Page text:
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Locking in articles about social networks is crazy

The Swedish tabloid Aftonbladet has been very successful in attracting visitors to its website. Aftonbladet.se is Sweden’s second largest website, second only to MSN.se. It was one of the first papers (although not the first) to take blogging seriously, both with their own blog service and the acquisition of the blog portal Bloggportalen.se. But when other major media sites like the New York Times are unlocking content that was previously subscription only, Aftonbladet.se has chosen the opposite direction.

“What changed, The Times said, was that many more readers started coming to the site from search engines and links on other sites instead of coming directly to NYTimes.com. These indirect readers, unable to get access to articles behind the pay wall and less likely to pay subscription fees than the more loyal direct users, were seen as opportunities for more page views and increased advertising revenue.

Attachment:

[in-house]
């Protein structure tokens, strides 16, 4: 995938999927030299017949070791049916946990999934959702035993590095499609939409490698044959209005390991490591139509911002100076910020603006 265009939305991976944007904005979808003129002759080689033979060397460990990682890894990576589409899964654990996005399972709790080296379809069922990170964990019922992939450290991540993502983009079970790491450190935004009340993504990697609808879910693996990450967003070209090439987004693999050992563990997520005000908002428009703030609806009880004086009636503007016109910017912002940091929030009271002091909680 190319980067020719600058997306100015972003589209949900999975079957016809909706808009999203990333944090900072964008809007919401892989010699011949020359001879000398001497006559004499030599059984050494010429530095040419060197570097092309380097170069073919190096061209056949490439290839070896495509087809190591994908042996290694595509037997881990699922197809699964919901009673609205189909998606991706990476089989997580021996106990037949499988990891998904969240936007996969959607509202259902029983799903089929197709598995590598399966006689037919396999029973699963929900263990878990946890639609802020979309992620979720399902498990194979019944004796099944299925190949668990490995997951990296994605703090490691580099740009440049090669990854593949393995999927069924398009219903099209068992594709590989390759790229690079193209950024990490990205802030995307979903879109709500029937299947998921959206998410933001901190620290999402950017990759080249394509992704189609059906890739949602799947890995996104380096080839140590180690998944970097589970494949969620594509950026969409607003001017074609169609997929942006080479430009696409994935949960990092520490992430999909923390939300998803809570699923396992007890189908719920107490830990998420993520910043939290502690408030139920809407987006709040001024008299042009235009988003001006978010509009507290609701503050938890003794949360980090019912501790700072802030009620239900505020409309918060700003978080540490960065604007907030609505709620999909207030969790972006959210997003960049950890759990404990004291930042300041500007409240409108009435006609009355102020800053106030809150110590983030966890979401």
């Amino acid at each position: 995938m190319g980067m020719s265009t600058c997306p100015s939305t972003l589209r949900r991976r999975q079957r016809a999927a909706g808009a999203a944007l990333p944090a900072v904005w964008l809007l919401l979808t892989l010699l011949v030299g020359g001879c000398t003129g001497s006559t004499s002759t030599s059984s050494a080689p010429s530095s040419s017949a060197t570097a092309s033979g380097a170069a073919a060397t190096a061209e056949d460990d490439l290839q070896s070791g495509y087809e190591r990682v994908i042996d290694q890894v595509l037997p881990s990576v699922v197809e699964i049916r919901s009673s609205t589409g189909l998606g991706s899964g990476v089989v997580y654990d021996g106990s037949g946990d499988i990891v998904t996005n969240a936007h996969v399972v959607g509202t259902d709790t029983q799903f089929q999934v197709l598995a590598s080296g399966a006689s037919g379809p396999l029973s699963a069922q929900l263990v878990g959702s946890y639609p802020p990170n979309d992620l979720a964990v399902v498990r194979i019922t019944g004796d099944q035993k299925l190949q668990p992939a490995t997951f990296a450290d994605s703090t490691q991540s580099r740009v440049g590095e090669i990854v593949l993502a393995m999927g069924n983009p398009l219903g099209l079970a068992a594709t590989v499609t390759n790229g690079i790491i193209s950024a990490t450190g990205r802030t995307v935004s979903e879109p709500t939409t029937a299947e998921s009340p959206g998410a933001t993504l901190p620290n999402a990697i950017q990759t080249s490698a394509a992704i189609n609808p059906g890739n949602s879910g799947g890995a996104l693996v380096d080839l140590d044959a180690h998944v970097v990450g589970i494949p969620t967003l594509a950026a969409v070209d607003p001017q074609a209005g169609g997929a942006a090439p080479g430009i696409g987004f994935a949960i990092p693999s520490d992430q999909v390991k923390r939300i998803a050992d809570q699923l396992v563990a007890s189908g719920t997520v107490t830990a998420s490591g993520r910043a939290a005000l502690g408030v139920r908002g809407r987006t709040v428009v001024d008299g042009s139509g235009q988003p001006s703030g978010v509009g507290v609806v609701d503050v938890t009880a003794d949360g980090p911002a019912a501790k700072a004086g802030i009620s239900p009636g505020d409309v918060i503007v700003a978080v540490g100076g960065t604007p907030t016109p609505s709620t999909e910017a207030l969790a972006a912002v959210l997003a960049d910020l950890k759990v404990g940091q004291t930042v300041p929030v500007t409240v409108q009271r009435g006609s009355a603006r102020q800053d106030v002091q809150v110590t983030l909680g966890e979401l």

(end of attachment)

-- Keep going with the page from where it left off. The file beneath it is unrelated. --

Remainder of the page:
“What wasn’t anticipated was the explosion in how much of our traffic would be generated by Google, by Yahoo and some others,” Ms. Schiller said.”

Today, Anders Westgårdh writes a column on Aftonbladet.se in which he states that Facebook is a fad that will soon disappear. Quite obviously, this is the kind of article that readers would blog about, comment, post to social networks etc etc which will attract new readers. But the article is behind a pay wall so none of that will happen.

Sure, its just one article, but to me it indicates that Aftonbladet is determined not to follow the path of the New York Times and the others. Personally I am not convinced that it is the correct thing to do, but then again I don’t have access to Aftonbladet’s site statistics.

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